The first step in planning a new learning space – or refreshing an old one – is a consultation process.
Start by identifying your beliefs, and those of your organisation, about how your audiences learn. Know your organisational values and review why you have/need a learning space. How do you enable learning to take place? What is the essential ethos of your service that you want to maintain or refine through your space? Who are the key people who can help you develop your thinking about its future?
Through the consultation process you should aim to develop a list of audiences, types of activities for those audiences, and an indicative ‘day in the life’ of the space for different times of the year (e.g. term-time, weekends, holidays). It is also useful to develop a ‘visit walk through’ during which you and your colleagues think through every aspect of a visit, from entering the building to moving through the cloakroom, toilets and lunchroom and then leaving, in addition to the activities you want to do in your space. This information will allow you to develop your brief and establish an early budget. You can find a sample ‘day in the life’ document here.
Consult with the colleagues who plan and deliver your learning programme, and speak to other internal stakeholders. Engage too with colleagues beyond learning (e.g. curatorial, front-of-house, marketing) to build their understanding of how the space will be used. Find out what aspirations your stakeholders have for the future programme, and what they need and want from learning spaces. Who are the audiences your learning space needs to serve? Will they change in the future?
Once you have identified the current and future audiences for your space, and your own pedagogical approach for delivering learning to them, the next step is to understand what those audiences need and want from a space.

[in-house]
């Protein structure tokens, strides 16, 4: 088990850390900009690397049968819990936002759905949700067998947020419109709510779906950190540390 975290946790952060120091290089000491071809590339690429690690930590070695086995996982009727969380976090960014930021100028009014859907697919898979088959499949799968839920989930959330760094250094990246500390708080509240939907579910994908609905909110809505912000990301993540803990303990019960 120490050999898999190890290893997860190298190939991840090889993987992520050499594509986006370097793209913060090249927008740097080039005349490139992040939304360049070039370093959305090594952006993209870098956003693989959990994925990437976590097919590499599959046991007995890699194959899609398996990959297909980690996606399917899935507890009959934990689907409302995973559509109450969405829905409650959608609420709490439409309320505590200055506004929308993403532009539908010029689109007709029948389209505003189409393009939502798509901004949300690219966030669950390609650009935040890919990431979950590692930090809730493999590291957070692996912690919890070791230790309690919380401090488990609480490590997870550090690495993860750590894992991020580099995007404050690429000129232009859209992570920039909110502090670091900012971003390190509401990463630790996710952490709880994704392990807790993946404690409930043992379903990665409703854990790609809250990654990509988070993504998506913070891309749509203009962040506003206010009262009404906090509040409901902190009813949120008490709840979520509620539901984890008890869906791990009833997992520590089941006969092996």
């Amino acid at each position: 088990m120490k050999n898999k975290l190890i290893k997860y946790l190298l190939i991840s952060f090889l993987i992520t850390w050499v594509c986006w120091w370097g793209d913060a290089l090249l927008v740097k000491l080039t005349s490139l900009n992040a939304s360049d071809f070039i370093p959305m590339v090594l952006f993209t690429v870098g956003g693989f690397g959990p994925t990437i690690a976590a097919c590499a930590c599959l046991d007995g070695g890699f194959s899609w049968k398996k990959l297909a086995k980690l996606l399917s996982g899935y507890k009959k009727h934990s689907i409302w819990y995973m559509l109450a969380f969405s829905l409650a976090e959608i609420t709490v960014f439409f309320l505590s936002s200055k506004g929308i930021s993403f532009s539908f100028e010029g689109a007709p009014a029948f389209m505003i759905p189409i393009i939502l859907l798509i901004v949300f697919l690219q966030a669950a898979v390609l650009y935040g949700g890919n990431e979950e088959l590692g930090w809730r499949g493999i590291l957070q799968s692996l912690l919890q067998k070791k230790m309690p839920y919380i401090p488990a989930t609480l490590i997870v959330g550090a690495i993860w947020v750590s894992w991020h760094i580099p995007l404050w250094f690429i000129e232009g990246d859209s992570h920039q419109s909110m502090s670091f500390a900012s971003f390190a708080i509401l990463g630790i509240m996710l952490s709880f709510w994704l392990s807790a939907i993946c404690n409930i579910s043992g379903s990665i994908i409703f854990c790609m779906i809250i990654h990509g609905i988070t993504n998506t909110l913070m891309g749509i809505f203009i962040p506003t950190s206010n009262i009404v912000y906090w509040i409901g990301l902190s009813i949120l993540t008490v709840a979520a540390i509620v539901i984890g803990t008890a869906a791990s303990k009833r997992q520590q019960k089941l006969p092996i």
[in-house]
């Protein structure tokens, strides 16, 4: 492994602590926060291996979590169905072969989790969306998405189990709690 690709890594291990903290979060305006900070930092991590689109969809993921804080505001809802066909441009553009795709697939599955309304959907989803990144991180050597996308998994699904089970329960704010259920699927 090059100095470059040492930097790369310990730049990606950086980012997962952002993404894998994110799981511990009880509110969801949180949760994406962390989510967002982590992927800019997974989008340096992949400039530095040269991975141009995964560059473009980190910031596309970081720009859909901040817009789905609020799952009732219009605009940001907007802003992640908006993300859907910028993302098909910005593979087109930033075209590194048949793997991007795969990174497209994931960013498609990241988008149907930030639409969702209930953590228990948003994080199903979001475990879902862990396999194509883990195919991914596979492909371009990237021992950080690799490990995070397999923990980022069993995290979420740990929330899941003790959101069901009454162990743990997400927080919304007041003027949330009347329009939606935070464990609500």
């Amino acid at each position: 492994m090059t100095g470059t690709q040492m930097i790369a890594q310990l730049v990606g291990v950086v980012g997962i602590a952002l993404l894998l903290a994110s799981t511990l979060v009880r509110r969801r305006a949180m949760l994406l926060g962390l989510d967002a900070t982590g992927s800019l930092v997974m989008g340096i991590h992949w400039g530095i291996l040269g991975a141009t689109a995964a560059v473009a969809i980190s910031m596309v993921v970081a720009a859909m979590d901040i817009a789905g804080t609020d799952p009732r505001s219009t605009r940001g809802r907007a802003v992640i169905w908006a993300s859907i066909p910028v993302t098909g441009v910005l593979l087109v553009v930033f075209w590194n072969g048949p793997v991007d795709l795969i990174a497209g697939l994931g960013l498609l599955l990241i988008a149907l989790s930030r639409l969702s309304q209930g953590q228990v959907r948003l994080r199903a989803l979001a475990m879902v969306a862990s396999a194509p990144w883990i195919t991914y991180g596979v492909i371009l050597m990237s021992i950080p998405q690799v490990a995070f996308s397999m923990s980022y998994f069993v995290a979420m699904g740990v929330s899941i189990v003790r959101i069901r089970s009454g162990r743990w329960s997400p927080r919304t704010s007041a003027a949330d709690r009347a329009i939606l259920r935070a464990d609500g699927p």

Consulting with audiences to understand their needs is essential, but remember to keep it focused on the desired outcomes, not on design details, which will come at a later point in the process. Asking audiences how they want to feel or the things they want to be able to do in the space will give you a useful set of guidelines.
Consider how you will reach all your audiences, and the ways in which they may feel most comfortable giving you feedback. Your audiences will also have priorities and ideas to contribute that you may not have thought of, so create time to hear what they think.
Questions you might include are:
- What is their purpose in coming to your learning space?
- What specific intellectual needs does each audience have. Are some learning styles more appropriate than others?
- What type of environment do they wish to learn in? Are there specific physical or intellectual needs you need to meet?
Useful resources for planning your consultations can be found at the following link: www.spaceforlearning.org.uk/consultation
Before embarking on consultation with audiences you may also find it useful to consider your own expectations of the work and how you are framing the consultation. Work in the museum sector through the Paul Hamlyn funded Our Museum project has highlighted the ways museums fail and succeed at putting audiences at the centre of their work and can provide useful background.
Useful resources for thinking about consultations include:
- In focus toolkit – consulting with the target audience, The Group for Education in Museums (GEM)
- Heritage Fund: Good practice guidance – Inclusion
Consulting with children and young people
When consulting with children and young people, it is not simply a question of asking them what they want from a space – they won’t necessarily know what is possible. There is also the issue of managing expectations: young people may make creative suggestions that cannot be implemented because of budget or staffing restrictions. And there is the temptation to listen only to the vocal and verbal young people who are used to being heard; they may not be representative, they may just say what they think you want them to say, or they may simply describe what they have seen elsewhere.